The FDA took more than four years to propose these regulations, which are 241 pages long. They're open to public comment for 75 days, and then it will take time to implement the final rules.

“I don’t know what took the FDA so long to come up with this,” said Neil Schluger, the chief of pulmonary, allergy and critical care medicine at Columbia University Medical Center. “One can sort of imagine the battle going on here. On the one hand there are public health groups representing the interests of millions of people, versus tobacco groups with billions of dollars.”

Publicación original: – 28 de abril de 2014 – UK

Tobacco plain packaging braced for legal showdown at the WTO

The battle over Australia's law compelling the standardized packaging of tobacco is set to come to a head after two years of procedural wrangling.

The case will now be settled in court by the World Trade Organization (WTO) after five countries brought the action against Australia arguing the law was a restriction on intellectual property rights.

Introduced in 2012, the law is the first of its kind and has been widely criticized as ineffective and a boon to black marketers.

"Its plain packaging measure is failing to have the desired health effects of reducing smoking prevalence and remains detrimental to our premium tobacco industry," said Katrina Naut, the Dominican Republic's director-general of foreign trade.

The agreement reached between Australia and the five complainants ensures the case will commence within weeks. Director-general of the WTO Roberto Azevedo will appoint three panelists by the 5 May to judge the dispute.

Among the host of complaints against the prohibition was that the removal of all branding from tobacco products hampers the ability of tobacco producers to differentiate their premium products from other competitors.

Publicación original: – 28 de abril de 2014 – EEUU

Stores fined for missing or incorrect tobacco warning signs

The city’s cigarette retailers were issued 2,229 violations in 2013 just for inaccurate or missing warning signs about who may not buy tobacco products, The Post has learned.

The ticket-writing blitz was a 70-fold increase over the meager 32 signage violations doled out by the Department of Consumer Affairs in 2011, and nearly four times the 628 fines issued by the agency in 2012.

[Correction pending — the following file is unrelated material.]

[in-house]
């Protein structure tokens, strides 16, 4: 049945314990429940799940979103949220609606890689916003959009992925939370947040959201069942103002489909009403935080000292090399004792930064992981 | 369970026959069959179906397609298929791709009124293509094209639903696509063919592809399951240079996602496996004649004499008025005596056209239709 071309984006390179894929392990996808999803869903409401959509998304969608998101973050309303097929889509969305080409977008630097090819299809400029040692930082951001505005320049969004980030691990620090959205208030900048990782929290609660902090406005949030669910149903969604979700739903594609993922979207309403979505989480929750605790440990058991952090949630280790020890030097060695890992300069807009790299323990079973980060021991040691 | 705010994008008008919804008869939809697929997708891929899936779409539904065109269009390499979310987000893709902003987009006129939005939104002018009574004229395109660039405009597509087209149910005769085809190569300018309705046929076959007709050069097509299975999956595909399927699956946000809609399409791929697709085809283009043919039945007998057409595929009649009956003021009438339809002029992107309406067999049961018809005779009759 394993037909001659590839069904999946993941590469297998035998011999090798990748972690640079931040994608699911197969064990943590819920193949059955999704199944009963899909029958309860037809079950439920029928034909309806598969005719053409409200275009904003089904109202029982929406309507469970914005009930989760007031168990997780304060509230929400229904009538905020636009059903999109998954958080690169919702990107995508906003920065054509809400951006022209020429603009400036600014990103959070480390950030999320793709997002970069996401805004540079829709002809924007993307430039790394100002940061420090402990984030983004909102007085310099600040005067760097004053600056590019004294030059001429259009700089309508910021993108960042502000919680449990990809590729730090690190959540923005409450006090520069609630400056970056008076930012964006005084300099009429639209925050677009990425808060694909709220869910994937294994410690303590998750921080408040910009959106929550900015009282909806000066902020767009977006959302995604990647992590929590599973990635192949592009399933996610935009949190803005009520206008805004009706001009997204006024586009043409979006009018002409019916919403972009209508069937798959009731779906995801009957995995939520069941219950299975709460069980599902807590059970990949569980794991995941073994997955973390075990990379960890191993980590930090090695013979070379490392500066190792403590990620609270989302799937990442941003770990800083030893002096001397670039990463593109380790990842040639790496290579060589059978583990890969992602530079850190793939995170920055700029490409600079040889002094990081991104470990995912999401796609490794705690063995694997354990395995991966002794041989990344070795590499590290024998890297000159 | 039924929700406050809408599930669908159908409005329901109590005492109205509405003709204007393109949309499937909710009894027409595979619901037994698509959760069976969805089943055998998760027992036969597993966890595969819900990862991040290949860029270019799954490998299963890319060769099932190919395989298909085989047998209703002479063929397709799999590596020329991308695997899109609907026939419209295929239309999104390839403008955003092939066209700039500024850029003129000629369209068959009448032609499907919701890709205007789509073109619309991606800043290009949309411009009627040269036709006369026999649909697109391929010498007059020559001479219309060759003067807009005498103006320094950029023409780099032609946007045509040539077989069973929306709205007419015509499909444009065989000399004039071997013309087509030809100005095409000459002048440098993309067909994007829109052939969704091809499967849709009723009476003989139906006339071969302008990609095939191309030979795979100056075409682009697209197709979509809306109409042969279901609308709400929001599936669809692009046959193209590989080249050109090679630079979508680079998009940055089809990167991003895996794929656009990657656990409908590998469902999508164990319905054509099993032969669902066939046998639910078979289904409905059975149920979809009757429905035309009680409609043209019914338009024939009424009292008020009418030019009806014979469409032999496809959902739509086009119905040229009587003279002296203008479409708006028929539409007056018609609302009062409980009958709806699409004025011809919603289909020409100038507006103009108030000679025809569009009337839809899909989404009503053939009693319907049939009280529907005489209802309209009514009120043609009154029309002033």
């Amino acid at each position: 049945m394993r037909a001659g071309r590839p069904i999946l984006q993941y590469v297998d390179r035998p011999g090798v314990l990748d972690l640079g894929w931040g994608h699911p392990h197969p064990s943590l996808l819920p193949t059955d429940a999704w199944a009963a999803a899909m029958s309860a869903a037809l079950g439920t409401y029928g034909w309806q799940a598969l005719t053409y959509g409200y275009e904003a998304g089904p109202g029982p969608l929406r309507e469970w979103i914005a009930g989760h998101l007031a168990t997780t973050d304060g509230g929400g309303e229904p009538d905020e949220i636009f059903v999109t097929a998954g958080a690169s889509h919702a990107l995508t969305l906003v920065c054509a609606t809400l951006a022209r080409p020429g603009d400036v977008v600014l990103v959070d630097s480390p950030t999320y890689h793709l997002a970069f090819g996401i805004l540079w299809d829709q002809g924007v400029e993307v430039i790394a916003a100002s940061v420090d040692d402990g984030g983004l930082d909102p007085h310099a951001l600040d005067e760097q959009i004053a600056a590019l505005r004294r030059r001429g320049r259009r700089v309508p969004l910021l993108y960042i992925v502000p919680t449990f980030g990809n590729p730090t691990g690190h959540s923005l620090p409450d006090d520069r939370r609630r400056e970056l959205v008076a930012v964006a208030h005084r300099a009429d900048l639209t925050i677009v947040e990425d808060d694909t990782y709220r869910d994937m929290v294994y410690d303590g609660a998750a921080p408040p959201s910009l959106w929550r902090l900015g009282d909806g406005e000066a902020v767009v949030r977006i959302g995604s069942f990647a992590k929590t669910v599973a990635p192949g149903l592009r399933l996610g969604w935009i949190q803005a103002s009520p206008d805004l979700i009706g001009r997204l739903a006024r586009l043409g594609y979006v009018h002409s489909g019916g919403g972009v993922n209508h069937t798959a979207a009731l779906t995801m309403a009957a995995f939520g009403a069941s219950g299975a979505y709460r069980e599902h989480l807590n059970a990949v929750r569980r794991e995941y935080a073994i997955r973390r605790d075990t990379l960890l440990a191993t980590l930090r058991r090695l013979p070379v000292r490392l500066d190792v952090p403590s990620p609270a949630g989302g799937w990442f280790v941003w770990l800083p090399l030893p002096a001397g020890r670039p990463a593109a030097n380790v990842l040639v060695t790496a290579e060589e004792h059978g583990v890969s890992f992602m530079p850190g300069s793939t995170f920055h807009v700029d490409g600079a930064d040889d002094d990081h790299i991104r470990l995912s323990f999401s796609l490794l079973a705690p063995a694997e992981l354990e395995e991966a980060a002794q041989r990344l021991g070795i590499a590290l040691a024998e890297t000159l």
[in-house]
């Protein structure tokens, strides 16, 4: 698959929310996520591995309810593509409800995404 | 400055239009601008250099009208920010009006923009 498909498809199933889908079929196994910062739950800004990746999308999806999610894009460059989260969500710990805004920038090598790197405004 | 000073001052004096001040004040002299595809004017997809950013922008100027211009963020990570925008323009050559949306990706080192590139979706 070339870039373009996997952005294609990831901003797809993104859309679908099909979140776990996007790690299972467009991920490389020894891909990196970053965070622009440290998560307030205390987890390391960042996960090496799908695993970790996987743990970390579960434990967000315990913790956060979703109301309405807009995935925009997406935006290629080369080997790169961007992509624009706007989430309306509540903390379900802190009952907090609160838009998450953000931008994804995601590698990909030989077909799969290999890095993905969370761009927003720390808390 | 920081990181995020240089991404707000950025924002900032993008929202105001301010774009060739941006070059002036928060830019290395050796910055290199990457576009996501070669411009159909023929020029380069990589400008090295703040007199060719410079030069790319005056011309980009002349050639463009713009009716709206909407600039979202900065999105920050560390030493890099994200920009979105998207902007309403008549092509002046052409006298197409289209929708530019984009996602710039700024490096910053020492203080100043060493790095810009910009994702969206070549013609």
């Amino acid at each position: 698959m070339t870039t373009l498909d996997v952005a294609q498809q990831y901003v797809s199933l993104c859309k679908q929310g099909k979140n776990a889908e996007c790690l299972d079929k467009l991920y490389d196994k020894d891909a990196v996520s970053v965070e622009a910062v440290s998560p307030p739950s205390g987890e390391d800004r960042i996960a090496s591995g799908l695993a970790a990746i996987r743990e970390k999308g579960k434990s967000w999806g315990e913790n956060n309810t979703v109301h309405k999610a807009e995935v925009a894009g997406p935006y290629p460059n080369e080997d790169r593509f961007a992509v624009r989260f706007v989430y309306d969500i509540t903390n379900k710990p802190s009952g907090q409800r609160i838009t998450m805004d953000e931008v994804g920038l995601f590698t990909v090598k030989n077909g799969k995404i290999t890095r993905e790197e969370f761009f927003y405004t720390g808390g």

The new numbers lend weight to howls from retailers that they were increasingly viewed as a revenue source under the prior administration — especially with fines for violations running $1,000 a pop.

“I think they have a quota system and the Department of Consumer Affairs is their collection agency,” fumed an angry 44-year-old deli owner in Ridgewood, Queens, who closed a separate store in Brooklyn after being slugged with cigarette fines.

“Small businesses are disappearing,” the owner added. “It is impossible to survive.”

The city requires its 9,350 cigarette retailers to post conspicuous signs reading: “Sale of cigarettes, cigars, chewing tobacco, powdered tobacco, shisha or other tobacco products, herbal cigarettes, electronic cigarettes, rolling papers or smoking paraphernalia to persons under 18 years of age is prohibited by law.”

It specifies that the signs be printed “on a white card in red letters at least one-half inch in height.”

Vendors say they were caught off guard last year when sales of ­e-cigarettes to minors were prohibited starting Jan. 1, 2013 — making old signs that didn’t include the words “electronic cigarettes” out of compliance.

Obaid Al Haj, who operates the David Deli and Grocery on Nostrand Avenue in Brooklyn, said he was slapped with a $1,000 fine because his sign was blocked by a candy display.

“It’s too much money,” he said. “I don’t make a lot of money. Business is slow. I’m closing the store in three months.”

The city said it has settled two-thirds of the violations for less than the maximum fine, and insists vendors are given plenty of warning.

“Before enforcing this new sign, [the] DCA notified all licensed cigarette retailers and issued warnings for several months,” said department spokeswoman Abigail Lootens.

As public advocate and a candidate for mayor, Bill de Blasio railed against the city’s overfining of small businesses, and promised to end their status as a cash cow.

jueves, 24 de abril de 2014 – 26 de marzo de 2014 – EEUU

Smokeless Tobacco and Cancer (Fact Sheet)

Smokeless tobacco is tobacco that is not burned. Smokeless tobacco is also known as chewing tobacco, oral tobacco, spit or spitting tobacco, dip, chew, and snuff/snus.

Smokeless tobacco causes cancer and other diseases.

Smokeless tobacco is not a safe substitute for cigarettes.

What is smokeless tobacco?

Smokeless tobacco is tobacco that is not burned. It is also known as chewing tobacco, oral tobacco, spit or spitting tobacco, dip, chew, and snuff. Most people chew or suck (dip) the tobacco in their mouth and spit out the tobacco juices that build up, although “spitless” smokeless tobacco has also been developed. Nicotine in the tobacco is absorbed through the lining of the mouth.

People in many regions and countries, including North America, northern Europe, India and other Asian countries, and parts of Africa, have a long history of using smokeless tobacco products.

There are two main types of smokeless tobacco: